Rep. Carol Moss, D-Holladay, told how 18-year-old Amelia Sorich died of an overdose while two friends stood by with phones in hand, but did note dare to call for help because they “were more fearful for themselves than for their dying friend.” They dumped her body in Bountiful’s foothills.
The story helped Moss — whose stepson died of an overdose last year — convince the House Wednesday to unanimously pass her HB11 to grant limited criminal immunity to people who notify police or other emergency responders in the event of an overdose. It now goes to the Senate.
Moss said overdoses are the leading cause of accidental death in both Utah and the United States — with 502 in Utah last year — surpassing even those from car accidents.
She added that 15 other states have passed similar “Good Samaritan” laws.
The legislation would gives people immunity from prosecution for drug use or possession if they called 911 or took an overdose victim to a medical facility for help, identified themselves, remained with the victim and did their best to answer questions, including what type of drugs may have been used.
It would not grant immunity for other types of crimes, such as selling drugs, assault or theft — but would allow calling for help and cooperation with authorities to be used as a mitigating factor in sentencing.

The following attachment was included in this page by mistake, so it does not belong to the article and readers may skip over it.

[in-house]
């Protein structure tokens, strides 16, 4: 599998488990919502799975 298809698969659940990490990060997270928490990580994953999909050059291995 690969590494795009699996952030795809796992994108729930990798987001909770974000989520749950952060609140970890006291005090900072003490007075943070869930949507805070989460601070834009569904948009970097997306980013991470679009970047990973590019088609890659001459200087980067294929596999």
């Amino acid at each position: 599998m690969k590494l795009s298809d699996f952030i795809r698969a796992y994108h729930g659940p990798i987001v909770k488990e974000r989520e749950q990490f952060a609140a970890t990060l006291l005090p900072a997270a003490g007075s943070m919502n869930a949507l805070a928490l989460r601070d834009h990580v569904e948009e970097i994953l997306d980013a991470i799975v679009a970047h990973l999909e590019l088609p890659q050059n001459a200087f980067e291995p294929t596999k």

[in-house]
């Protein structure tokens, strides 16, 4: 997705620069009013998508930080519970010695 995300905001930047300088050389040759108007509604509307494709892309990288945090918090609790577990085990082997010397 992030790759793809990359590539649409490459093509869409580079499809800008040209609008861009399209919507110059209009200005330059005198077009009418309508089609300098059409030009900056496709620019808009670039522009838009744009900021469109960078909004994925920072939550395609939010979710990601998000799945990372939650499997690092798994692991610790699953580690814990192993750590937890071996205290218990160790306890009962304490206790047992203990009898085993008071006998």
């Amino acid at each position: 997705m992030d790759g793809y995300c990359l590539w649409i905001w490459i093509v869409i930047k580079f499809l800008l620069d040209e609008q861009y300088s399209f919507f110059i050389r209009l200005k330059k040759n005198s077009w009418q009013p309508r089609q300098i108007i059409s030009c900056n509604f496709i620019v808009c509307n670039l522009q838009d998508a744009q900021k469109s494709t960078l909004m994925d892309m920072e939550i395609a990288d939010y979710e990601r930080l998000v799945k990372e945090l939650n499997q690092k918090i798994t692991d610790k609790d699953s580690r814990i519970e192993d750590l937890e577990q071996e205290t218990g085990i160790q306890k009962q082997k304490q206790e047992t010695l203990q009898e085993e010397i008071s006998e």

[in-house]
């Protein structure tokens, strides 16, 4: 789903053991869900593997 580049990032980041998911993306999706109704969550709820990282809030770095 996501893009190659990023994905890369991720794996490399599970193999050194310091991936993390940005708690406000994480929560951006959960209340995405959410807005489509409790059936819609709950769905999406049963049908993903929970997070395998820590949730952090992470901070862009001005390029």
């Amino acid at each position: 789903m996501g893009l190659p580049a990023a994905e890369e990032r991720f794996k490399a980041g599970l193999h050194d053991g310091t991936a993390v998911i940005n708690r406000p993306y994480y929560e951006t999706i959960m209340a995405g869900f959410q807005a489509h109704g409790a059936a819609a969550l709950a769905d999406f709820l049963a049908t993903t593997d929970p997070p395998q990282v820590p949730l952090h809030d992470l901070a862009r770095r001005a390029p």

Moss noted that New Jersey Gov. Chris Christie had vetoed a similar bill until it was amended in a way that is similar to the one she is sponsoring, with the Republican governor saying, “We don’t want to give carte blanche to drug dealers.” Moss added, “And we don’t either.”
But some lawmakers questioned if it would be more wise not to require callers to identify themselves.
Rep. Steve Eliason, R-Sandy, noted that Colorado had set up a tip line that required identification, and received only 10 calls in a year. Once it allowed anonymous notification, he said calls increased into the thousands.
Rep. Rich Cunningham, R-South Jordan — who said the bill “hits close to home” because he recently lost a 35-year-old nephew to an overdose — said those close to the nephew were afraid to call and become associated with his drug abuse by identifying themselves to police and others.
“I am concerned that guilt by association can come into play,” he said — although he said he still supported the bill even if it does not allow anonymity.